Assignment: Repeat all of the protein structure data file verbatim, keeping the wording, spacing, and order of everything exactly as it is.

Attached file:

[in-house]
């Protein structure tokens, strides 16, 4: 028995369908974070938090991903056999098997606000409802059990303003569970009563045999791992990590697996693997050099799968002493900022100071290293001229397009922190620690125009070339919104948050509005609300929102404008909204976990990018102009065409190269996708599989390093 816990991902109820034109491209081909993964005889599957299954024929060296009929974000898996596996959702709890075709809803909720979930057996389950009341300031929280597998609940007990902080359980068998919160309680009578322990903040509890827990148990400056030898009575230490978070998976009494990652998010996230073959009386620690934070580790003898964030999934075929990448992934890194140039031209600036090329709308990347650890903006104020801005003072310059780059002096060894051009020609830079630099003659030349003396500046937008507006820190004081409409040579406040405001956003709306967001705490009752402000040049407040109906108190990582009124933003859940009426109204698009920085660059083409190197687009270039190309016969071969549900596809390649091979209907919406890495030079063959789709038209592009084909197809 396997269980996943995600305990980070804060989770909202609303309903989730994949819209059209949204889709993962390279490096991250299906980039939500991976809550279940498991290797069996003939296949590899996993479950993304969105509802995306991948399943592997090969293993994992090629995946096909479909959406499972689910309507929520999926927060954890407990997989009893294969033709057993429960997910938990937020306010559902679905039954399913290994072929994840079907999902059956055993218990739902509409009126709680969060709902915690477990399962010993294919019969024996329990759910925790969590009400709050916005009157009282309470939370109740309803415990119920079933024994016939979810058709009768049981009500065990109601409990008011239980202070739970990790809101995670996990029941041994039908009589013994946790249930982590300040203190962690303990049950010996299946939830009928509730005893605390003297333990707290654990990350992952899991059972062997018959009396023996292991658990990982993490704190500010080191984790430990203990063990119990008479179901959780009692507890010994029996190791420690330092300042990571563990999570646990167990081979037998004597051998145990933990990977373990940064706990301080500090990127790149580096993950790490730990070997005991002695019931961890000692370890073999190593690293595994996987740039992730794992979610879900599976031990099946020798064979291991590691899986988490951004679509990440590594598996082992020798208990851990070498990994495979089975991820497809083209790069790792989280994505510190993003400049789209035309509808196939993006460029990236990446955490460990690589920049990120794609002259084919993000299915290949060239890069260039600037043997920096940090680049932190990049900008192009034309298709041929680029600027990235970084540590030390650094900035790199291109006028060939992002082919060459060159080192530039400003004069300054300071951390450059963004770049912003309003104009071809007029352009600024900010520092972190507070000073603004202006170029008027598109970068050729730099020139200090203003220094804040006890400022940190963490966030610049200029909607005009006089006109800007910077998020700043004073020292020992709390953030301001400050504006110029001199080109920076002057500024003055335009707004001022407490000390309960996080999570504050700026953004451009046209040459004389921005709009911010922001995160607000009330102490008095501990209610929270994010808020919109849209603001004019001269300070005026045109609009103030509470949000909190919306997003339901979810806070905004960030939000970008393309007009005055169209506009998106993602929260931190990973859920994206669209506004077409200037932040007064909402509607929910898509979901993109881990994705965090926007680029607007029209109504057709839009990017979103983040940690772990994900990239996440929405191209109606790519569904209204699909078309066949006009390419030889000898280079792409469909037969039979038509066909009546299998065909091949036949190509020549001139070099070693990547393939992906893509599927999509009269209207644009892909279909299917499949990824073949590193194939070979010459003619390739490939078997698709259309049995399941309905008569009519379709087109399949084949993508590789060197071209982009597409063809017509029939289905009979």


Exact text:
[in-house]
């Protein structure tokens, strides 16, 4: 028995369908974070938090991903056999098997606000409802059990303003569970009563045999791992990590697996693997050099799968002493900022100071290293001229397009922190620690125009070339919104948050509005609300929102404008909204976990990018102009065409190269996708599989390093 816990991902109820034109491209081909993964005889599957299954024929060296009929974000898996596996959702709890075709809803909720979930057996389950009341300031929280597998609940007990902080359980068998919160309680009578322990903040509890827990148990400056030898009575230490978070998976009494990652998010996230073959009386620690934070580790003898964030999934075929990448992934890194140039031209600036090329709308990347650890903006104020801005003072310059780059002096060894051009020609830079630099003659030349003396500046937008507006820190004081409409040579406040405001956003709306967001705490009752402000040049407040109906108190990582009124933003859940009426109204698009920085660059083409190197687009270039190309016969071969549900596809390649091979209907919406890495030079063959789709038209592009084909197809 396997269980996943995600305990980070804060989770909202609303309903989730994949819209059209949204889709993962390279490096991250299906980039939500991976809550279940498991290797069996003939296949590899996993479950993304969105509802995306991948399943592997090969293993994992090629995946096909479909959406499972689910309507929520999926927060954890407990997989009893294969033709057993429960997910938990937020306010559902679905039954399913290994072929994840079907999902059956055993218990739902509409009126709680969060709902915690477990399962010993294919019969024996329990759910925790969590009400709050916005009157009282309470939370109740309803415990119920079933024994016939979810058709009768049981009500065990109601409990008011239980202070739970990790809101995670996990029941041994039908009589013994946790249930982590300040203190962690303990049950010996299946939830009928509730005893605390003297333990707290654990990350992952899991059972062997018959009396023996292991658990990982993490704190500010080191984790430990203990063990119990008479179901959780009692507890010994029996190791420690330092300042990571563990999570646990167990081979037998004597051998145990933990990977373990940064706990301080500090990127790149580096993950790490730990070997005991002695019931961890000692370890073999190593690293595994996987740039992730794992979610879900599976031990099946020798064979291991590691899986988490951004679509990440590594598996082992020798208990851990070498990994495979089975991820497809083209790069790792989280994505510190993003400049789209035309509808196939993006460029990236990446955490460990690589920049990120794609002259084919993000299915290949060239890069260039600037043997920096940090680049932190990049900008192009034309298709041929680029600027990235970084540590030390650094900035790199291109006028060939992002082919060459060159080192530039400003004069300054300071951390450059963004770049912003309003104009071809007029352009600024900010520092972190507070000073603004202006170029008027598109970068050729730099020139200090203003220094804040006890400022940190963490966030610049200029909607005009006089006109800007910077998020700043004073020292020992709390953030301001400050504006110029001199080109920076002057500024003055335009707004001022407490000390309960996080999570504050700026953004451009046209040459004389921005709009911010922001995160607000009330102490008095501990209610929270994010808020919109849209603001004019001269300070005026045109609009103030509470949000909190919306997003339901979810806070905004960030939000970008393309007009005055169209506009998106993602929260931190990973859920994206669209506004077409200037932040007064909402509607929910898509979901993109881990994705965090926007680029607007029209109504057709839009990017979103983040940690772990994900990239996440929405191209109606790519569904209204699909078309066949006009390419030889000898280079792409469909037969039979038509066909009546299998065909091949036949190509020549001139070099070693990547393939992906893509599927999509009269209207644009892909279909299917499949990824073949590193194939070979010459003619390739490939078997698709259309049995399941309905008569009519379709087109399949084949993508590789060197071209982009597409063809017509029939289905009979």